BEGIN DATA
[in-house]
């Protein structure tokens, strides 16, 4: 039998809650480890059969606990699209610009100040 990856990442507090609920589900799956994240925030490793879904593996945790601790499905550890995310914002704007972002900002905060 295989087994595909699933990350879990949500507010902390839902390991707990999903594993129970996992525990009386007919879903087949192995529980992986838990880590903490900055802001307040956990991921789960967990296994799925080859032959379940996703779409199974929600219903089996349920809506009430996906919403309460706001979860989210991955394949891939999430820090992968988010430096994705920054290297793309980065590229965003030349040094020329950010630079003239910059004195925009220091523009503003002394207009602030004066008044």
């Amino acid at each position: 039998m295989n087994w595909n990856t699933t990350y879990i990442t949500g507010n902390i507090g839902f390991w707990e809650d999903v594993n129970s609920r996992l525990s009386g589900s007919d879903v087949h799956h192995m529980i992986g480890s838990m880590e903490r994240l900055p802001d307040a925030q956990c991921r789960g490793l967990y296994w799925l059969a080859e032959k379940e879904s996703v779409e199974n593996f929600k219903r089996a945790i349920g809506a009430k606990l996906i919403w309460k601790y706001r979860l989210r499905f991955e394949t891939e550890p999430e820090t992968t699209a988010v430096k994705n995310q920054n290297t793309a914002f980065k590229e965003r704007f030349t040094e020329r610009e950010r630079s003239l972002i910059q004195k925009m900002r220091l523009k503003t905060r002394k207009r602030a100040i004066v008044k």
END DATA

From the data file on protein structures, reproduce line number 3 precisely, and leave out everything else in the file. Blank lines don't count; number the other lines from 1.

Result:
């Amino acid at each position: 039998m295989n087994w595909n990856t699933t990350y879990i990442t949500g507010n902390i507090g839902f390991w707990e809650d999903v594993n129970s609920r996992l525990s009386g589900s007919d879903v087949h799956h192995m529980i992986g480890s838990m880590e903490r994240l900055p802001d307040a925030q956990c991921r789960g490793l967990y296994w799925l059969a080859e032959k379940e879904s996703v779409e199974n593996f929600k219903r089996a945790i349920g809506a009430k606990l996906i919403w309460k601790y706001r979860l989210r499905f991955e394949t891939e550890p999430e820090t992968t699209a988010v430096k994705n995310q920054n290297t793309a914002f980065k590229e965003r704007f030349t040094e020329r610009e950010r630079s003239l972002i910059q004195k925009m900002r220091l523009k503003t905060r002394k207009r602030a100040i004066v008044k």